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Plant Cell. 2019 Mar 14. pii: tpc.00656.2018. doi: 10.1105/tpc.18.00656. [Epub ahead of print]

Identification of molecular integrators shows that nitrogen actively controls the phosphate starvation response in plants.

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Supagro CITY: montpellier France [FR].
INRA CITY: Montpellier France [FR].
VIB-UGent Center for Plant Systems Biology CITY: Ghent Belgium [BE].
UQ CITY: Brisbane Australia [AU].
Centro Nacional de Biotecnología-CSIC Darwin, 3. Campus UAM. Cantoblanco CITY: Madrid POSTAL_CODE: 28049 Spain [ES].
CNRS CITY: Montpellier France [FR].
INRA CITY: Montpellier POSTAL_CODE: 34060 France [FR].
The University of Queensland CITY: St Lucia Australia [AU].
Biochimie et Physiologie Moléculaire des Plantes, CNRS/INRA/SupAgro-M/UM2 CITY: Montpellier France [FR]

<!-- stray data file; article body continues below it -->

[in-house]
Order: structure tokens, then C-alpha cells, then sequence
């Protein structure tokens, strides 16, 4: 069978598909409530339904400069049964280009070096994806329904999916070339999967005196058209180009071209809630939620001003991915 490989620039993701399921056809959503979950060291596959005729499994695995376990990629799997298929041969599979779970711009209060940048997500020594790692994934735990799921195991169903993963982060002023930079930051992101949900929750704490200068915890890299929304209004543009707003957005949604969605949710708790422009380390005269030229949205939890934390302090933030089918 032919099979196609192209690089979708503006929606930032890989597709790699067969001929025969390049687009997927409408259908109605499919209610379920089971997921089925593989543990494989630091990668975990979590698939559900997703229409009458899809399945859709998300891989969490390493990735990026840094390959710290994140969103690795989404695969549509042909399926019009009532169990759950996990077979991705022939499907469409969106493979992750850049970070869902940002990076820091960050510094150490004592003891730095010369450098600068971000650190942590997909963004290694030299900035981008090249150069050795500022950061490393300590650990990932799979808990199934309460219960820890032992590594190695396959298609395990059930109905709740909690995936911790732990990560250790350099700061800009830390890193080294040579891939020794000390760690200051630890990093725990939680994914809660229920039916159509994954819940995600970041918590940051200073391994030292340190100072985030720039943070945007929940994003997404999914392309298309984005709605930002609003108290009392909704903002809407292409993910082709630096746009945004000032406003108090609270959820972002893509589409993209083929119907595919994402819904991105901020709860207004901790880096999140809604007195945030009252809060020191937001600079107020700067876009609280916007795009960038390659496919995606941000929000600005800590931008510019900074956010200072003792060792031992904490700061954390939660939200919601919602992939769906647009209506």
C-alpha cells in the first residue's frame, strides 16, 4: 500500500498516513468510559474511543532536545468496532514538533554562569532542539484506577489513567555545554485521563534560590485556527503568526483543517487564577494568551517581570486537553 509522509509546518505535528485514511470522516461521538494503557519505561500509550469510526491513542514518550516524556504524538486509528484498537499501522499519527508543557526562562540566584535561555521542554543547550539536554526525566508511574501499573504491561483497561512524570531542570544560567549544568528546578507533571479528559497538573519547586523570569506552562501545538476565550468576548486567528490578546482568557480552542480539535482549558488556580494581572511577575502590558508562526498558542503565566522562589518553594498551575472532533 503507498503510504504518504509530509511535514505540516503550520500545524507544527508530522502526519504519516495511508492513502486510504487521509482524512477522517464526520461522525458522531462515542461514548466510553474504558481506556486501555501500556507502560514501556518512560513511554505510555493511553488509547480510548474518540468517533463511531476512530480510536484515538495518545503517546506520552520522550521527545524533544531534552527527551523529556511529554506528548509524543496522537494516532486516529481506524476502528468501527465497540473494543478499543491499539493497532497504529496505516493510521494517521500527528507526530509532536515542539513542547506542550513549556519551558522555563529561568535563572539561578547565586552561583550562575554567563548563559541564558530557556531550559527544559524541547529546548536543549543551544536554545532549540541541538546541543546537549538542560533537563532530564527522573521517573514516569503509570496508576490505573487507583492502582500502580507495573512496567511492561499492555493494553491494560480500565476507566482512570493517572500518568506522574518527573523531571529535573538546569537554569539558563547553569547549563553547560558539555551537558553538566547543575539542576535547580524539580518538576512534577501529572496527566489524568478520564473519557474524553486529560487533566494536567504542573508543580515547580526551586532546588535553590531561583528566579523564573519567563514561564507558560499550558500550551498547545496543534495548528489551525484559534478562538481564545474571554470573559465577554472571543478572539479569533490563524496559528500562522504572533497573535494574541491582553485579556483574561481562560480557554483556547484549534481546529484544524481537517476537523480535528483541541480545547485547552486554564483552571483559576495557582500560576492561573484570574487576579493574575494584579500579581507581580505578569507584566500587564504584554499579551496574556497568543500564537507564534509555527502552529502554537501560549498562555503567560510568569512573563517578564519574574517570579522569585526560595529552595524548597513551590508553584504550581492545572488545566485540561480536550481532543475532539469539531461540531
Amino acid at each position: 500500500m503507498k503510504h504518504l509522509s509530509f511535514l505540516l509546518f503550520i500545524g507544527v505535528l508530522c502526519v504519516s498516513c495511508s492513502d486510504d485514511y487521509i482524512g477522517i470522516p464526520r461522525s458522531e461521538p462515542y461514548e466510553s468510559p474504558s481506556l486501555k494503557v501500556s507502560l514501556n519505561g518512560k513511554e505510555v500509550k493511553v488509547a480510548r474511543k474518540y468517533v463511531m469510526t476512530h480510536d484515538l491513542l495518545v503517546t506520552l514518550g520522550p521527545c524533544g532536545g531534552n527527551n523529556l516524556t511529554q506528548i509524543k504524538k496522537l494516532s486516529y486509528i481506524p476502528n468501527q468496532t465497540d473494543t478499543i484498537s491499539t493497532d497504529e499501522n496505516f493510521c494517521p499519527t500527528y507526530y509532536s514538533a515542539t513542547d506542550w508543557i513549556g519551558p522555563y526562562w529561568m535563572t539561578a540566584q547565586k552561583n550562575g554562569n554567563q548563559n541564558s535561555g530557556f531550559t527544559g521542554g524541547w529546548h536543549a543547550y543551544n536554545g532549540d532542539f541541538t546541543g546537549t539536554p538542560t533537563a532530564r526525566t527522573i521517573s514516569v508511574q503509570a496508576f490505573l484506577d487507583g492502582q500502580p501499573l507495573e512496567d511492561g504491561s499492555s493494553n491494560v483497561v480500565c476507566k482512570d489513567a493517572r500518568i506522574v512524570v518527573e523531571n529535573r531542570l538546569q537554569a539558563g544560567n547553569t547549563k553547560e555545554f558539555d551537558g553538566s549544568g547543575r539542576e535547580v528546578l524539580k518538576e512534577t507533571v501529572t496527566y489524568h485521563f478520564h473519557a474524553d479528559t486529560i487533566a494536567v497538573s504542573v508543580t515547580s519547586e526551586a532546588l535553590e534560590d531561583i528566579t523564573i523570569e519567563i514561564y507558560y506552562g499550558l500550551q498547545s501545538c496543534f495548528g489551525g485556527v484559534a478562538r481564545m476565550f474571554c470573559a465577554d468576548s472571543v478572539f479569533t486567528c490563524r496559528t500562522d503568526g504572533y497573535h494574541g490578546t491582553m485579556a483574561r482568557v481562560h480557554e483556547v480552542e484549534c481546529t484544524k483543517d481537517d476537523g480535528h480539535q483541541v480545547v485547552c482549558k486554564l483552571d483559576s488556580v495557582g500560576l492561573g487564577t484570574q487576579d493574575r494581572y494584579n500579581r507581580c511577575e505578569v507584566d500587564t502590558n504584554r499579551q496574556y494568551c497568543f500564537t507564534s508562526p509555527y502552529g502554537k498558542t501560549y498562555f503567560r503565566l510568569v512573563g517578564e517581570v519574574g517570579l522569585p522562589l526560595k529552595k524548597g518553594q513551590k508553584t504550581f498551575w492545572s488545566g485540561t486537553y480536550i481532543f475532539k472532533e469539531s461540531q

Nitrogen (N) and phosphorus (P) are key macronutrients sustaining plant growth and crop yield, and ensuring food security worldwide. Understanding how plants perceive and interpret the combinatorial nature of these signals thus has important agricultural implications within the context of: i) increased food demand, ii) limited P supply, and iii) environmental pollution due to N fertilizer usage. Here we report the discovery of an active control of P Starvation Responses (PSR) by a combination of local and long-distance N signaling pathways in plants. We show that, in Arabidopsis thaliana, the nitrate transceptor CHLORINA 1/ NITRATE TRANSPORTER 1.1 (CHL1/NRT1.1) is a component of this signaling crosstalk. We also demonstrate that this crosstalk is dependent on the control of the accumulation and turnover by N of the transcription factor PHOSPHATE STARVATION RESPONSE 1/PHR1, a master regulator of P sensing and signaling. We further show an important role of PHOSPHATE 2/PHO2 as an integrator of the N availability into the PSR since the effect of N on PSR is strongly affected in pho2 mutants. We finally show that PHO2 and NRT1.1 influence each other's transcript levels. These observations are summarized in a model representing a framework with several entry points where N signal influence PSR. Finally, we demonstrate that this phenomenon is conserved in rice (Oryza sativa) and wheat (Triticum aestivum) opening biotechnological perspectives in crop plants.


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